I have never forgotten one case in particular. She was a woman in her thirties and lived in a trailer park. She was not married to the man she lived with. He had a drinking problem and he came home many nights late after drinking and beat her. She got black eyes and black and blue swelling of her face, but she always refused to sign a complaint. Finally after a particularly brutal beating she did have him arrested. That of course, ended her relationship with the guy. Soon she moved in with another guy. I warned her not to. He was well known to the police as a woman beater. Three months later he broke her arm in a beating. She had to go to the hospital and he was arrested and spent a few months in jail.

One day the woman approached me on Main Street. She looked great and was smiling all over. She wanted me to know about the new man in her life. She was so happy about it she could barely contain herself. She told me what a nice gentleman the guy was. She said they were getting married soon. She told me he always took her to nice restaurants and to the movies and such, and he never once asked for sex. He was never inappropriate and he didnít even try to kiss her or anything.

I told her not to be in a hurry and that it had only been a few months since the last guy. I told her wait until she knew more about him. She assured me she was going to be okay this time. She was sure of it. What could possibly go wrong? He wasnít even a drinker. Skeptically I wished her well. I genuinely hoped this time she was going to be happy. It was not to be.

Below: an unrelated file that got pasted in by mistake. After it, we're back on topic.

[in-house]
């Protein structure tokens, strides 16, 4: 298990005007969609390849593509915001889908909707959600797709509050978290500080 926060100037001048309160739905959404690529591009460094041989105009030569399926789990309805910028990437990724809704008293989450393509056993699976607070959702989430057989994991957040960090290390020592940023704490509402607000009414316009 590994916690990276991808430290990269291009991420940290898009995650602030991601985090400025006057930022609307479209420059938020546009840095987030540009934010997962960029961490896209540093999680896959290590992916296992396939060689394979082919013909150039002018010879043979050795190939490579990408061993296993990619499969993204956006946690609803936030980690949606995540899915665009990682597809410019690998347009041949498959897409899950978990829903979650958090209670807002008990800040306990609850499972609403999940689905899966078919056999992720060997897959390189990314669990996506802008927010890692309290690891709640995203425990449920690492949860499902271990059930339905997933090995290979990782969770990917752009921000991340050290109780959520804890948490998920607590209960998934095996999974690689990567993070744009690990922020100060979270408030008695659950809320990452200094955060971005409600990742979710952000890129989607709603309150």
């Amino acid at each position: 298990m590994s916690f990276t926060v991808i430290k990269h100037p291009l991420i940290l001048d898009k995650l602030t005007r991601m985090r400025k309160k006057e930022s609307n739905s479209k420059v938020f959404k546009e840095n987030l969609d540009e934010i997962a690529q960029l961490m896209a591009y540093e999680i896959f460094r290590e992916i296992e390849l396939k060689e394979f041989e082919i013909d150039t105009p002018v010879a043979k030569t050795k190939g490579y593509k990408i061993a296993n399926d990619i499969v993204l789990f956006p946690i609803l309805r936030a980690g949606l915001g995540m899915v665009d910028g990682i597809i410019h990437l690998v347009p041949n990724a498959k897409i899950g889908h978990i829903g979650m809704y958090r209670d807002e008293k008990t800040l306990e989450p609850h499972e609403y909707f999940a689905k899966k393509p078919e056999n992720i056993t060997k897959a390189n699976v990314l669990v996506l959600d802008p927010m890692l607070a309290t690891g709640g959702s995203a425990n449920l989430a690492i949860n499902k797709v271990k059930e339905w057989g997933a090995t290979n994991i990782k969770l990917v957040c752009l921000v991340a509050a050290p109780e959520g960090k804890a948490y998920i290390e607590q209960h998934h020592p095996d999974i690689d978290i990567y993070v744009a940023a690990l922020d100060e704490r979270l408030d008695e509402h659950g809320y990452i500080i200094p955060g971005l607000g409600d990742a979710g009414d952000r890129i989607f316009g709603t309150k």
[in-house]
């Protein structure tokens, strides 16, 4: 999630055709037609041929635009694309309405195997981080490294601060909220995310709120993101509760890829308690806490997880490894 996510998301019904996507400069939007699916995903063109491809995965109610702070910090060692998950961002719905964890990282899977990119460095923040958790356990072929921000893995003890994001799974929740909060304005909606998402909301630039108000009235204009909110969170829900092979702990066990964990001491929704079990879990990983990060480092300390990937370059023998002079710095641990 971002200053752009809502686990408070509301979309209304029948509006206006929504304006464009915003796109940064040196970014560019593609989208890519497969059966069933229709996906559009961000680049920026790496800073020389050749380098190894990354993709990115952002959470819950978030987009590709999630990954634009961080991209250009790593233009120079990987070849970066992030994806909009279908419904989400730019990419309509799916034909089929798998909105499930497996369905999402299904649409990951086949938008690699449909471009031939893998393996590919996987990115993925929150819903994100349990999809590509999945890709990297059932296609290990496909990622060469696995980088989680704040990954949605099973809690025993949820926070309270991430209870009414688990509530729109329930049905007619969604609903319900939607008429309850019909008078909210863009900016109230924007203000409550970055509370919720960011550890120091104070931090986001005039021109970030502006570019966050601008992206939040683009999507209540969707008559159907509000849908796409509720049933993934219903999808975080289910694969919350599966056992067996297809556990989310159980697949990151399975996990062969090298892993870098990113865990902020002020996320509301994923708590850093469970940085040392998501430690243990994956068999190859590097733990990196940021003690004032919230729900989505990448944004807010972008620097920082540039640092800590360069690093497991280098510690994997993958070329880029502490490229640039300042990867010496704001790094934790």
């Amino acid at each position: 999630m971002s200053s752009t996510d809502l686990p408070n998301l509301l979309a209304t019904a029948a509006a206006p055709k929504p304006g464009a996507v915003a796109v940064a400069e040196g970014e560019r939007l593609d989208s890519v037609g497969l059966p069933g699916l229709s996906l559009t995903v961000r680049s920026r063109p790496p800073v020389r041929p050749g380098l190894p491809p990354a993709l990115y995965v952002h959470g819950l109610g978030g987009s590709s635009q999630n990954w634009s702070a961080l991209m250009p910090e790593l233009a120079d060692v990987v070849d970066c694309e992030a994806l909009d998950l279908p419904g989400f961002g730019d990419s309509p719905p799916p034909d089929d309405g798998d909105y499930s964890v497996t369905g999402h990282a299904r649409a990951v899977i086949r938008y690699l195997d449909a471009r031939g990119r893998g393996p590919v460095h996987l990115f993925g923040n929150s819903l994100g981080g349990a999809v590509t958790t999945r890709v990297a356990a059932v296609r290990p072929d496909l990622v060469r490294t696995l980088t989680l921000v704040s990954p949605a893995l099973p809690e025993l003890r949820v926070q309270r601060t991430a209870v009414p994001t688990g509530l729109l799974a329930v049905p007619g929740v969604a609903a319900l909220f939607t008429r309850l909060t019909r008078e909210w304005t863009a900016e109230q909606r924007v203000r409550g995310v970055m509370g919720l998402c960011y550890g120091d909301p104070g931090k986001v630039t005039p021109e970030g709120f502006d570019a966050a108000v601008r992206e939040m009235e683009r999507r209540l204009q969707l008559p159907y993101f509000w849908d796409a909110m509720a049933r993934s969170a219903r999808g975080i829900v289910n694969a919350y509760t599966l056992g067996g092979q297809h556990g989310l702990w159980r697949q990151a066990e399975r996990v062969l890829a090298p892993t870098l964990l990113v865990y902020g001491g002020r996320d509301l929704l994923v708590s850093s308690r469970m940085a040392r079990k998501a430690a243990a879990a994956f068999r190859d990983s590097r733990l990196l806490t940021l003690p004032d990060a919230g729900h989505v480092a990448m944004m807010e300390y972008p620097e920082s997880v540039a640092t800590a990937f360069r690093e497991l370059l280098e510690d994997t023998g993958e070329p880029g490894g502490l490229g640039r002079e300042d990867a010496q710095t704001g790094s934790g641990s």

I saw her a few months later on the street. I asked her how were things going with her new man. She looked so down as she told me, ďYou are not going to believe this.Ē Then she went on to tell me that he had rented an apartment upstairs in a building next to a farm machinery dealer. I knew the place she referred to. They got married as planned and then after the wedding they went to the apartment he had rented and furnished. When they got upstairs in the apartment, he introduced her to another man who was waiting there. He pointed to a bed room and told her that was to be her room and that he was going to be sleeping in a different room with the man she just met.

This was in the 1970ís and gays were not open about it in those days. They went to extreme lengths to keep it hidden. The two men were gay. He had married her for appearances sake. He let her understand as long as she was quiet, did the housework and grocery shopping that she had a place to live and could do as she pleased He provided her with all her needs except a man. In the meantime it provided cover for he and his lover. I suggested she see a lawyer to find out what her options were and then told her to look at it as a blessing in disguise. I told her that at least she had a home and was not getting beaten several times a week. She got a strange expression on her face and said that was true and she had not thought of it that way.

A few months later I resigned my job as Chief of Police and left for other employment. I never saw her or heard of her again so I donít know how her life turned out. I do know that it is and has been a national problem of great proportions for a long time that we donít hear much about. I hope that with the NFL bringing it to national attention will finally cause some progress to be made in addressing the problem because it is one that should never exist at all.